According to a Channel 12 report, Mubarak warned Netanyahu that instability would have a detrimental impact on Emirati financial investments in Israel.
“Your situation doesn’t look good and it could impact our investments,” he was quoted as saying.
In response, the Prime Minister’s Office retorted that the report was “inaccurate,” and added that “the prime minister is leading Israel’s foreign relations responsibly.”
Also last week, Transportation Minister Miri Regev said in a speech that she did not like visiting Dubai and would not be going back to the city in the United Arab Emirates.
She later disavowed the remarks as an attempt at humor, accusing the media of twisting her words. She also said she spoke to the Emirati ambassador to Israel about visiting the Gulf city again.
Netanyahu was set for his first official visit to Abu Dhabi in January, but Al Nahyan canceled the trip after National Security Minister Itamar Ben Gvir visited the Temple Mount, which the UAE denounced as a “storming of Al-Aqsa Mosque courtyard.”
Since then, Netanyahu has not been reinvited to Abu Dhabi, and has told members of his government that they are forbidden from visiting the Gulf state until he pays the UAE capital an official visit, Channel 12 reported.
The UAE also called for a closed-door meeting of the United Nations Security Council following the settler rampage in Huwara in February, which left a Palestinian dead while dozens of homes and vehicles were torched.
There are ample indications elsewhere that the Abraham Accords are not progressing as Israel would like. The data show a worrying and unmistakable trend: As time goes on, the Abraham Accords are becoming less popular on the streets of Israel’s new allies.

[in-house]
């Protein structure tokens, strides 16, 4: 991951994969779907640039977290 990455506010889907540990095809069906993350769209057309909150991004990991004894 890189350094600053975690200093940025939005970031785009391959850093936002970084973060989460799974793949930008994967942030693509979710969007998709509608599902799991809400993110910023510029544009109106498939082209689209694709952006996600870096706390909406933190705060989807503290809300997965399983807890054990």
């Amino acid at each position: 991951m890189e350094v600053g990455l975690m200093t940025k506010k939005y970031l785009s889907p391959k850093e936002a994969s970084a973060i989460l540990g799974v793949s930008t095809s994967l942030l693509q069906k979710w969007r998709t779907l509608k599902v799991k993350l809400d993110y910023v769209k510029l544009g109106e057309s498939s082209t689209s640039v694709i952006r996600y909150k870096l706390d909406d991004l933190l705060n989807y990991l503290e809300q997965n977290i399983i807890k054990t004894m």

Washington Institute polling showed 45% of Bahrainis holding very or somewhat positive views of the agreements in November 2020. That support had steadily eroded to a paltry 20% by March of this year.
The trend is the same in the UAE. The 49% of the country that disapproved of the Abraham Accords in 2020 has grown to over two-thirds as of last month. And only 31% of Moroccans favor normalization, according to Arab Barometer.
Saudi Arabia, the main prize for Israeli diplomacy in the Arab world, doesn’t seem to be moving toward an agreement with Israel. In fact, earlier this month it signed a major agreement with Israel’s arch-enemy Iran.
“When Saudi Arabia and the UAE look at Israel now, they say nothing very good is going to come out of this in the near future,” said Joshua Krasna, director of Center for Emerging Energy Politics in the Middle East.
But some experts still see room for optimism.
“Note that the criticism is directed at Smotrich personally,” said Moran Zaga, expert on the Gulf region at Mitvim – The Israeli Institute for Regional Foreign Policies. “That means that Gulf leaders are wary of statements against Netanyahu and against Israel.”
She also pointed at the fact that Israel’s ambassador to the UAE Amir Hayek has not been summoned for a reprimand. “It indicates that there is still room for patience with Israel and an opportunity for moderation.”
Ash Obel, Michael Horovitz and Times of Israel staff contributed to this report.